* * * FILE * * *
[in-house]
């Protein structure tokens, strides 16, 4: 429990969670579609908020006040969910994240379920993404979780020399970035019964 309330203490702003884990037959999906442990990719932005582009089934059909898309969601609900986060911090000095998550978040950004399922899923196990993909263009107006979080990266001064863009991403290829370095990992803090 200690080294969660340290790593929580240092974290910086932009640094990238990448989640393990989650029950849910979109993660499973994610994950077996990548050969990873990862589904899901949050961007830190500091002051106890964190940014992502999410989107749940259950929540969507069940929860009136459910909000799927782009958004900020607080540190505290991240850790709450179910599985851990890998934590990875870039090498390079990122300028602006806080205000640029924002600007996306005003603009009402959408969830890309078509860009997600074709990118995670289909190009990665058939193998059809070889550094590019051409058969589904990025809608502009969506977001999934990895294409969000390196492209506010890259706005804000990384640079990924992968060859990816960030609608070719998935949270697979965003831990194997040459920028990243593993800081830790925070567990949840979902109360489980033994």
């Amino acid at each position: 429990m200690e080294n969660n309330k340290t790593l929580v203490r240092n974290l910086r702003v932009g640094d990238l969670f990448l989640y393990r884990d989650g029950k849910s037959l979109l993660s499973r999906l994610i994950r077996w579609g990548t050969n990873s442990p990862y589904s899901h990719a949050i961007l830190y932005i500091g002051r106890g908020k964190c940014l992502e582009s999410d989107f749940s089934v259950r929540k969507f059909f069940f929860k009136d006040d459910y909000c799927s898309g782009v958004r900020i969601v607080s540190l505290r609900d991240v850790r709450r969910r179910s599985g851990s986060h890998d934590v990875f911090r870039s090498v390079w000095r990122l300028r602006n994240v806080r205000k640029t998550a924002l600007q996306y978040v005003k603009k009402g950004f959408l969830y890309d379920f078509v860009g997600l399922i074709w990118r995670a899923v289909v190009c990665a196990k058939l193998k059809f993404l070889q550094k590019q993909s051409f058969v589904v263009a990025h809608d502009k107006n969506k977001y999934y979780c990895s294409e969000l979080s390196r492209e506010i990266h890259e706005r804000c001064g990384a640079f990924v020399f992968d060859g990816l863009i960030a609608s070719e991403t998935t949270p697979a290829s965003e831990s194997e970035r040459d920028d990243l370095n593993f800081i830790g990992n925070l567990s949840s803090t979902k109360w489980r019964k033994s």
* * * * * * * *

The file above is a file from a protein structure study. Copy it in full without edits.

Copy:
[in-house]
């Protein structure tokens, strides 16, 4: 429990969670579609908020006040969910994240379920993404979780020399970035019964 309330203490702003884990037959999906442990990719932005582009089934059909898309969601609900986060911090000095998550978040950004399922899923196990993909263009107006979080990266001064863009991403290829370095990992803090 200690080294969660340290790593929580240092974290910086932009640094990238990448989640393990989650029950849910979109993660499973994610994950077996990548050969990873990862589904899901949050961007830190500091002051106890964190940014992502999410989107749940259950929540969507069940929860009136459910909000799927782009958004900020607080540190505290991240850790709450179910599985851990890998934590990875870039090498390079990122300028602006806080205000640029924002600007996306005003603009009402959408969830890309078509860009997600074709990118995670289909190009990665058939193998059809070889550094590019051409058969589904990025809608502009969506977001999934990895294409969000390196492209506010890259706005804000990384640079990924992968060859990816960030609608070719998935949270697979965003831990194997040459920028990243593993800081830790925070567990949840979902109360489980033994």
């Amino acid at each position: 429990m200690e080294n969660n309330k340290t790593l929580v203490r240092n974290l910086r702003v932009g640094d990238l969670f990448l989640y393990r884990d989650g029950k849910s037959l979109l993660s499973r999906l994610i994950r077996w579609g990548t050969n990873s442990p990862y589904s899901h990719a949050i961007l830190y932005i500091g002051r106890g908020k964190c940014l992502e582009s999410d989107f749940s089934v259950r929540k969507f059909f069940f929860k009136d006040d459910y909000c799927s898309g782009v958004r900020i969601v607080s540190l505290r609900d991240v850790r709450r969910r179910s599985g851990s986060h890998d934590v990875f911090r870039s090498v390079w000095r990122l300028r602006n994240v806080r205000k640029t998550a924002l600007q996306y978040v005003k603009k009402g950004f959408l969830y890309d379920f078509v860009g997600l399922i074709w990118r995670a899923v289909v190009c990665a196990k058939l193998k059809f993404l070889q550094k590019q993909s051409f058969v589904v263009a990025h809608d502009k107006n969506k977001y999934y979780c990895s294409e969000l979080s390196r492209e506010i990266h890259e706005r804000c001064g990384a640079f990924v020399f992968d060859g990816l863009i960030a609608s070719e991403t998935t949270p697979a290829s965003e831990s194997e970035r040459d920028d990243l370095n593993f800081i830790g990992n925070l567990s949840s803090t979902k109360w489980r019964k033994s």